Agnes Karll was born 25th March 1868, the third child of a family of estate owners in Embsen in the Lüneburg Heath. At 14, she began training as a teacher in Schwerin and, from 1884, also started working in this profession. She met the feminist Johanna Willborn, who gave her a new perspective on life. Karll was not happy as a teacher and, in 1887, began to train as a nurse at the ‚Clementinenhaus‘ in Hanover, which belonged to the Red Cross. Here, she found the field of work that would define the rest of her life.
Agnes Karll’s training was progressing to a high standard, but Karll quickly realised that nurses were badly off and professionally unorganized. Nursing was seen as an act of charity, which should be carried out for free. The working hours were long – over 20 hours a day – there were no breaks, no holidays, and nurses had a poor diet. The training was unregulated and there was no social insurance. As a result, Agnes Karll turned to private nursing, moved to Berlin, and eventually accompanied someone to the USA, where she came to know and appreciate American nursing conditions. However, the challenges of private nursing pushed her strength to the limit.
In 1902, Agnes Karll, together with a group of other feminists, decided to become politically active and found a professional association for nurses. A year later, the time had come: the “Berufsorganisation der Krankenpflegerinnen Deutschlands” (B.O.K.D) – ‘Professional Association of German Nurses’ – was born. Another year later in July 1903, England, the USA, and Germany founded the International Council of Nurses (ICN) in Berlin, which Agnes Karll joined along with her 300-strong B.O.K.D. In 1906, the first B.O.K.D. magazine, Unterm Lazaruskreuz, came out, and the first statutory nurse training began in Prussia. Then, in 1909, Agnes Karll became president of the ICN.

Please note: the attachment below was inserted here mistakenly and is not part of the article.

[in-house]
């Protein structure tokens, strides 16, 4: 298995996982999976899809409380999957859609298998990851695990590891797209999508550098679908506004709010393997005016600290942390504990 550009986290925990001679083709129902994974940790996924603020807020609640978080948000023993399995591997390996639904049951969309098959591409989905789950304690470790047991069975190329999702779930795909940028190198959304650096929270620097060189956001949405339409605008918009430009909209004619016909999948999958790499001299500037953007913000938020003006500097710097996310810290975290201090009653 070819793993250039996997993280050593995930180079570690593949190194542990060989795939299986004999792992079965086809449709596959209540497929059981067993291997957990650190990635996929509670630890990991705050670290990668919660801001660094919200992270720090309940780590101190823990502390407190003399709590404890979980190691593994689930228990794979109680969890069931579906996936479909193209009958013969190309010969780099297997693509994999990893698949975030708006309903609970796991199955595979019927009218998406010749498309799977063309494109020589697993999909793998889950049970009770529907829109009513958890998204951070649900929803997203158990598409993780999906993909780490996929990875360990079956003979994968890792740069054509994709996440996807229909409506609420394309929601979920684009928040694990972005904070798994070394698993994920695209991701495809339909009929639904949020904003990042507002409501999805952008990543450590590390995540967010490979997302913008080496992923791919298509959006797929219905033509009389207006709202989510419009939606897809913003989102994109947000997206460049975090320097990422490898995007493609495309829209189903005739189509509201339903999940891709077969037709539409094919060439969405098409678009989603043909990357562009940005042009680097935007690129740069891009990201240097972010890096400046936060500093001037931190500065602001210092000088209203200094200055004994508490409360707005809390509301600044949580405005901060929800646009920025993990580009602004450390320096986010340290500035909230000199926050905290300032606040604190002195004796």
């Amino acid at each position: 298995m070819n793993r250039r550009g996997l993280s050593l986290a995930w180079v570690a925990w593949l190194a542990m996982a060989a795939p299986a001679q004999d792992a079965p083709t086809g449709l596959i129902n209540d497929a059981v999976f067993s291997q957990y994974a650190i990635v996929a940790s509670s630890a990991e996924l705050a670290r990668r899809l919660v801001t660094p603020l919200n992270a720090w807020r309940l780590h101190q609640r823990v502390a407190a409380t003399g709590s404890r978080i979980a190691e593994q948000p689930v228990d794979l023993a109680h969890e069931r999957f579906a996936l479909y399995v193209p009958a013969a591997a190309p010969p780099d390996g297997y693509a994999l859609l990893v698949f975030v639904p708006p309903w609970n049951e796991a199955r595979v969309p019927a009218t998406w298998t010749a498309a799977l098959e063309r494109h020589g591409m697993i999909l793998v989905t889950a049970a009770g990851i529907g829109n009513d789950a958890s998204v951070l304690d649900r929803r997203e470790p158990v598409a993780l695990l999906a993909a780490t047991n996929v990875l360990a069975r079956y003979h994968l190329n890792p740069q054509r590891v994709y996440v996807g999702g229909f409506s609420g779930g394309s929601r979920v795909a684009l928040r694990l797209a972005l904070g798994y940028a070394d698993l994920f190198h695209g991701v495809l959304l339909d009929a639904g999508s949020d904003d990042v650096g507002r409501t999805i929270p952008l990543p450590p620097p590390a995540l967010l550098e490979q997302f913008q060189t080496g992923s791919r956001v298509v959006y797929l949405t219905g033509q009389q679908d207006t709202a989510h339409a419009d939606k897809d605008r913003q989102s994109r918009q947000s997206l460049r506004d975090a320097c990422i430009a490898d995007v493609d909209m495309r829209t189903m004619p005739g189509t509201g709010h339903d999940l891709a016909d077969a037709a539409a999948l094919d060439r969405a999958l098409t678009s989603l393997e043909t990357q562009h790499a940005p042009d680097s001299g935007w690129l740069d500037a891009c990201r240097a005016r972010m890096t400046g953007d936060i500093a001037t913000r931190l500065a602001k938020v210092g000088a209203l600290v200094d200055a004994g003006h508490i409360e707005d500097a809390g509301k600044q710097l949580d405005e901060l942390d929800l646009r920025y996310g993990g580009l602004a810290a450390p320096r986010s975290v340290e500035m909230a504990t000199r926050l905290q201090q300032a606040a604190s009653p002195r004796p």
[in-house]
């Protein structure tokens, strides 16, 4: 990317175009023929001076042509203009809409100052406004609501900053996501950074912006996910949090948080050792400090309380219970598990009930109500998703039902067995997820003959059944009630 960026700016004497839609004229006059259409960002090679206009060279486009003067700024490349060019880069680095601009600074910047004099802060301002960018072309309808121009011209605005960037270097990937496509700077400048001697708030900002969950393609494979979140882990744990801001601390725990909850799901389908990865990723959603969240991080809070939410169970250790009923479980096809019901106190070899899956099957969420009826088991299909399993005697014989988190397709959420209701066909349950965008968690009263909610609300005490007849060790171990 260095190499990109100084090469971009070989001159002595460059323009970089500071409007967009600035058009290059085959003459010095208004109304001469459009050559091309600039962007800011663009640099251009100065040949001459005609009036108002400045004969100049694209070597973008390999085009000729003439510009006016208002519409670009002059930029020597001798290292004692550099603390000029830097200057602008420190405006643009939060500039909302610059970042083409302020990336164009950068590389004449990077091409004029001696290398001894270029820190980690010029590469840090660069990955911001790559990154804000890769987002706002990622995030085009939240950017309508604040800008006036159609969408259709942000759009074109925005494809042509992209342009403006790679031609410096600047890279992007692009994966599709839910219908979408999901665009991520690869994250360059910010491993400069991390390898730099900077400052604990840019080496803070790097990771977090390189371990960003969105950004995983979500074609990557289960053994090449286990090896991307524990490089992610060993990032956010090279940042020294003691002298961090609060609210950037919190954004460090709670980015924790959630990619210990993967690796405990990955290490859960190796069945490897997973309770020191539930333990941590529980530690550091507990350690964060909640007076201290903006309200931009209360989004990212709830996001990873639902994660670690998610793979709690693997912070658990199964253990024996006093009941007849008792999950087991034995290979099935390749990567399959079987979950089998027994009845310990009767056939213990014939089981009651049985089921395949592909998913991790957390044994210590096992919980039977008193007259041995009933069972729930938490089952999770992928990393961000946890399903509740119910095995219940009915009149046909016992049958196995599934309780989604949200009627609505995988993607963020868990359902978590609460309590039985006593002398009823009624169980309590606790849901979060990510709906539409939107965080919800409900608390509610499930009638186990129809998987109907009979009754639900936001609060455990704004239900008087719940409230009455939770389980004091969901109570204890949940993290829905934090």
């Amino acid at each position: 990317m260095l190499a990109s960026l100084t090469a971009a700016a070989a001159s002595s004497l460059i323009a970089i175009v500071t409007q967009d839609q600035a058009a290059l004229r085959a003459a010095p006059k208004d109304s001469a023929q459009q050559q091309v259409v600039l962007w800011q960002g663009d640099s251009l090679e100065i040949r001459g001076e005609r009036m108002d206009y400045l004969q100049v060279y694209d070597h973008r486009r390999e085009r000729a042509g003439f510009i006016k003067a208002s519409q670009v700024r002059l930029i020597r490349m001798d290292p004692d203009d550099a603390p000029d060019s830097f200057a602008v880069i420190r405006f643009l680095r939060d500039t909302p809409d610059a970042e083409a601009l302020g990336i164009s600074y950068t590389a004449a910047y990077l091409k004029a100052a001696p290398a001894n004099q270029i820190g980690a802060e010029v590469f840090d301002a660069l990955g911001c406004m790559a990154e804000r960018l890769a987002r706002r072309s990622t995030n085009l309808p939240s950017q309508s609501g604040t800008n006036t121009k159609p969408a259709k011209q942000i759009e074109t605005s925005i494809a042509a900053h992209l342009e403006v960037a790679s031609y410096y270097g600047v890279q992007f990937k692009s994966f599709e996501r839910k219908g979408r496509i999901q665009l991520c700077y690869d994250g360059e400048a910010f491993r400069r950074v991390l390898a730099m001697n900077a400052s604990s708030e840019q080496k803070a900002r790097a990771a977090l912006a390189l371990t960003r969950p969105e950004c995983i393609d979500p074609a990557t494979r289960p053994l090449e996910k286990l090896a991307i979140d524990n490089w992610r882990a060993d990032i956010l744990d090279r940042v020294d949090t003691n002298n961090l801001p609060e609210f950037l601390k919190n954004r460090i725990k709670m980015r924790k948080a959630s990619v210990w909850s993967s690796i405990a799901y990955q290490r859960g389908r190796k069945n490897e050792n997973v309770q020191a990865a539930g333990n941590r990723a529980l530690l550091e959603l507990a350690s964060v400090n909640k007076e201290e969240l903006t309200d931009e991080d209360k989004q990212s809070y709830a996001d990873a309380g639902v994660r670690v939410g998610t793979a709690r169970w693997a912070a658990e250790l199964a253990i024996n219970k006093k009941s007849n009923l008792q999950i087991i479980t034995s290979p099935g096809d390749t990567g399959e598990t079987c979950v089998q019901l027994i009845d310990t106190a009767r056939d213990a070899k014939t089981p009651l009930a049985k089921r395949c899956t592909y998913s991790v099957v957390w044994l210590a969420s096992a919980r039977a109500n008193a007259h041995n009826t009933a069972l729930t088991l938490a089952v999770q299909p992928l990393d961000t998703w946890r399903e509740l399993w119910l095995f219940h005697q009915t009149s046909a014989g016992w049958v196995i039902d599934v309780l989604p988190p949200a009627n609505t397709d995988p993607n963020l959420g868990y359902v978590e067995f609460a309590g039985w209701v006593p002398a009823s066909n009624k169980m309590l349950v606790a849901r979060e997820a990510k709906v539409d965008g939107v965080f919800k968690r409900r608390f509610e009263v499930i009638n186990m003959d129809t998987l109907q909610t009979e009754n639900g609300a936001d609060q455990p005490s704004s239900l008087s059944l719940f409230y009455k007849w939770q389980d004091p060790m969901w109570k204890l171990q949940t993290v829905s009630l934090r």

Agnes Karll died of cancer on 12th February 1927, aged 59. The B.O.K.D., which had temporarily been banned by the Nazis, continued to be influential after the war and remains influential to this day through the DBfK (German Nursing Association). The same is true of Karll’s achievements: nursing has become a respected profession, nurses are paid a salary, have regulated working hours, and have social insurance. The process of professionalising nursing, which Karll helped to set in motion, continues to this day.
Agnes Karll gave her name to the Institute for Nursing Research in Berlin (AKI), to clinics (e.g. in Bad Schwartau and Laatzen) and nursing schools. There are also streets and nursing homes named after her. Furthermore, the DBfk has awarded the ‘Agnes Karll Prize’ several times.